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The government buys a lot of stuff. Take paper clips, for example. It takes a lot of paper clips to manage a country of this size. So rather than go through a competition of every retailer who provides paper clips, the government created the GSA (General Services Administration) to manage the acquisition of their resources.

This way, retailers (paper clip and otherwise) don’t have to re-compete every time. Instead, GSA issues contracts, called GSA Schedules, also known as Multiple Award Schedules or MAS, so that government agencies can have assured price competition for commodity items, for example, office supplies.

So instead of shopping out of the Staples or Office Depot catalog, or maybe a local company in their town, each government agency can order their supplies right off the GSA Schedule and feel confident that a maximum discount was already negotiated by GSA.

Of course it’s not just about office supplies. There is a GSA schedule for IT, one for engineering labor, another for management consulting, etc. What if you want a mug that says, “Department of Homeland Security”? Or you want to get your carpets cleaned? What about advertising, or training? There are GSA Schedules that deal with all of these, along with professional services like accountants and lawyers.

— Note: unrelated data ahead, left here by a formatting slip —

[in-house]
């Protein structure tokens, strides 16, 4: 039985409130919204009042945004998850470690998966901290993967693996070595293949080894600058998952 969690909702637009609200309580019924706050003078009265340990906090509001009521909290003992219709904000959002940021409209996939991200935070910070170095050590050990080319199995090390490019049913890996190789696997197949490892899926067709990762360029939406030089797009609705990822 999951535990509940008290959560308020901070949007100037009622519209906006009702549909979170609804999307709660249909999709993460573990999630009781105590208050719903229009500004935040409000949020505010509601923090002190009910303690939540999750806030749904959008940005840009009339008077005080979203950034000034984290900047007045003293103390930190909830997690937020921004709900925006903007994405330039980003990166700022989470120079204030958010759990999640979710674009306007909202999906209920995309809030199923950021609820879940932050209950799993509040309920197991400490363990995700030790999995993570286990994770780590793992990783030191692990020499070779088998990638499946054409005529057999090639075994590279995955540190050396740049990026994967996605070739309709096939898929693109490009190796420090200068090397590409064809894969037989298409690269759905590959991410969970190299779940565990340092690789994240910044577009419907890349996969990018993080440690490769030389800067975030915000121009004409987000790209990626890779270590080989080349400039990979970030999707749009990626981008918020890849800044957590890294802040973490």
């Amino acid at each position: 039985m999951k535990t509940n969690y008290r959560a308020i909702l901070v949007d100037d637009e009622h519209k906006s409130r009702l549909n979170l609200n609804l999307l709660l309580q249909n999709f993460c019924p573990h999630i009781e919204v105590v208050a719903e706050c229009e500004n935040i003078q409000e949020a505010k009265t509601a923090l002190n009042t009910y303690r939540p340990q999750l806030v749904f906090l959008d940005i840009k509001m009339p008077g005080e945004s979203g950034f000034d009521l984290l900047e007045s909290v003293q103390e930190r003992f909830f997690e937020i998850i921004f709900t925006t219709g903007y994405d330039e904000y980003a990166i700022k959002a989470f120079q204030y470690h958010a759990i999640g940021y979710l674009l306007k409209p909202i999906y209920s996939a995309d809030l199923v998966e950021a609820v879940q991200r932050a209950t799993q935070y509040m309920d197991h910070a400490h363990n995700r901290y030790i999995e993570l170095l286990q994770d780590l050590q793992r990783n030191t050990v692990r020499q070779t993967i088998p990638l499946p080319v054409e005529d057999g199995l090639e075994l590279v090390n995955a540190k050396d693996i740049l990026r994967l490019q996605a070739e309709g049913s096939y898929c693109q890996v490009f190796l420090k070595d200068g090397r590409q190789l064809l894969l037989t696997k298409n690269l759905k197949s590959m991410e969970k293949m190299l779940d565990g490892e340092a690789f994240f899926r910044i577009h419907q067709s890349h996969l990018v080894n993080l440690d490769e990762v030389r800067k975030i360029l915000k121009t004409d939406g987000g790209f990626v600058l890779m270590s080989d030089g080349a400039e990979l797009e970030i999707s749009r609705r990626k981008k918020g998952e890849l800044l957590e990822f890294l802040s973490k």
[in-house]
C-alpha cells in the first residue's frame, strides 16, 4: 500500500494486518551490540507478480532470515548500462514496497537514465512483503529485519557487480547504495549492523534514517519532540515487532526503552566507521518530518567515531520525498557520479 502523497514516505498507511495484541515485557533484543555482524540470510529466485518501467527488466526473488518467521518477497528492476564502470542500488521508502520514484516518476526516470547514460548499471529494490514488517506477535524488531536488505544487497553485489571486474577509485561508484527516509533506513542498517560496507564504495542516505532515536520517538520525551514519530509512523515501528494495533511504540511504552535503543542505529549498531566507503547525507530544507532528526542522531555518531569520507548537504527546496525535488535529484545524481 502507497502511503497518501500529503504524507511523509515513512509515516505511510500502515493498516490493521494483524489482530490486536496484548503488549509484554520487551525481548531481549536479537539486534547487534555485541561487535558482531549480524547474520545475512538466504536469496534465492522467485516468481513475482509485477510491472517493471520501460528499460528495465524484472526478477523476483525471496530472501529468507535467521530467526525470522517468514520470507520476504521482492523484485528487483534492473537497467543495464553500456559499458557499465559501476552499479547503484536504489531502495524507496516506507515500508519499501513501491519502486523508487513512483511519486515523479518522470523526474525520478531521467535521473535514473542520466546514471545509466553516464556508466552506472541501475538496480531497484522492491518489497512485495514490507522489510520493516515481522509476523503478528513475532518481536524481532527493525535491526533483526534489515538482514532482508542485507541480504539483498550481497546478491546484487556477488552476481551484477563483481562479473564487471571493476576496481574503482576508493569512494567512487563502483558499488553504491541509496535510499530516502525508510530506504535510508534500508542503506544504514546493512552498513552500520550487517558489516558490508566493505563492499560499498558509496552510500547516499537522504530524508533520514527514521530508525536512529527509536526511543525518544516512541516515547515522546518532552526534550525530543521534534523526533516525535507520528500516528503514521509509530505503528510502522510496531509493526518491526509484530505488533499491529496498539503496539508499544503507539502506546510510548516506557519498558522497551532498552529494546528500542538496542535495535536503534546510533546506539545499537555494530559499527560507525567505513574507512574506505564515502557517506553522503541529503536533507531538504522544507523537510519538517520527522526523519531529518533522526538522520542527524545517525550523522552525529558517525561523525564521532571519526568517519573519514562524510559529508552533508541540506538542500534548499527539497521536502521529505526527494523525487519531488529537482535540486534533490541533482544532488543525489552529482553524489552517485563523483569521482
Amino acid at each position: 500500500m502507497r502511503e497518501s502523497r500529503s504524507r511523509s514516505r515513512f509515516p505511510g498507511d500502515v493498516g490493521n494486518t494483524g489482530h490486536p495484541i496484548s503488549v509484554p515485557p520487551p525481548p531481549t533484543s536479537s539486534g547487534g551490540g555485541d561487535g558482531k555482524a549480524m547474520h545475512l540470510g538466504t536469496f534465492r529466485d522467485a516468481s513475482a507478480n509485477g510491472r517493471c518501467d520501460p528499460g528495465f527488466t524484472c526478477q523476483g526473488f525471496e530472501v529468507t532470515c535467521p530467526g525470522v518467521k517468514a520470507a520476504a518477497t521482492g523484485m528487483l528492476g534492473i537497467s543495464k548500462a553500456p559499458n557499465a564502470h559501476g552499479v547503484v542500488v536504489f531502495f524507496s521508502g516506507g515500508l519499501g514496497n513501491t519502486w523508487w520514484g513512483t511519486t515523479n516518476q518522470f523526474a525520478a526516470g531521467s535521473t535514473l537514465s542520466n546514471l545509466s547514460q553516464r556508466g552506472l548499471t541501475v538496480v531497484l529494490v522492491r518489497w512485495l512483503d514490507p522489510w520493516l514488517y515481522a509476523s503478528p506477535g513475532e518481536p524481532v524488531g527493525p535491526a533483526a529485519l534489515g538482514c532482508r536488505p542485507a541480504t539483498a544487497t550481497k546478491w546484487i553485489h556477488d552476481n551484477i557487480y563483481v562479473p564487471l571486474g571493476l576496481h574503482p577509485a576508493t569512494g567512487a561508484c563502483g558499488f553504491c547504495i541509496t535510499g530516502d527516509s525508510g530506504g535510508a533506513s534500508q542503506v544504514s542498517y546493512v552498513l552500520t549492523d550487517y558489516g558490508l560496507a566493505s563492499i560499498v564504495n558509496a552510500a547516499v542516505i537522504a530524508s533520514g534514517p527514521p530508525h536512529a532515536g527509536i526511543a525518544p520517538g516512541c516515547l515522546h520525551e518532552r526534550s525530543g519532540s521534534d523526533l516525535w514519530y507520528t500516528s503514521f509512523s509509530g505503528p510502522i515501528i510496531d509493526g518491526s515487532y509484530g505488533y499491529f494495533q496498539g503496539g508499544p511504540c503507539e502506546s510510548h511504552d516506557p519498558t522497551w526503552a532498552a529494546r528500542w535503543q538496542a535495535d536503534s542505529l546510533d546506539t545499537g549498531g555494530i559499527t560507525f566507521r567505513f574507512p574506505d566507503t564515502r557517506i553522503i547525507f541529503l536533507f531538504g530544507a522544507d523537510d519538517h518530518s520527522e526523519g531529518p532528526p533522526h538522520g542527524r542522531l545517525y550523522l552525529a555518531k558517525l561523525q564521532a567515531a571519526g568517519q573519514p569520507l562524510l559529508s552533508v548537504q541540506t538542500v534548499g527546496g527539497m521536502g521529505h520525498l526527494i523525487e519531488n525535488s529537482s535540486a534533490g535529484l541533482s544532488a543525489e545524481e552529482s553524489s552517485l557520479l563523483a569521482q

If a government contracting office is placing a large order (a specific amount that varies based on the product or service), every contractor who holds a GSA Schedule will be notified so they can send in a proposal.

The GSA Schedule is a vehicle that allows you to do business with the government in your chosen field. Once you find the appropriate GSA Schedule and define your pricing schedule, then whenever the government needs your service they’ll send out a request for proposal and you can respond.

You won’t be the only one, though. You can be sure that other companies are also responding. It doesn’t mean you can’t beat them and get the work, but keep in mind that you’ll have a much better chance when you already have an existing relationship with the customer.

GSA Schedules are ideal because you don’t need to compete to win the schedule; you simply pass through an application process (assuming you’ve already registered your business) and as long as you meet the requirements, you’re in! The GSA is not going to reject you because your prices are higher, or even because the quality of your work is lower. The GSA won’t reject you for those things, but prospective customers may!

Holding a GSA Schedule is the only way to get one contract that’s immediately applicable across the country. This could be a huge benefit to you in your business.

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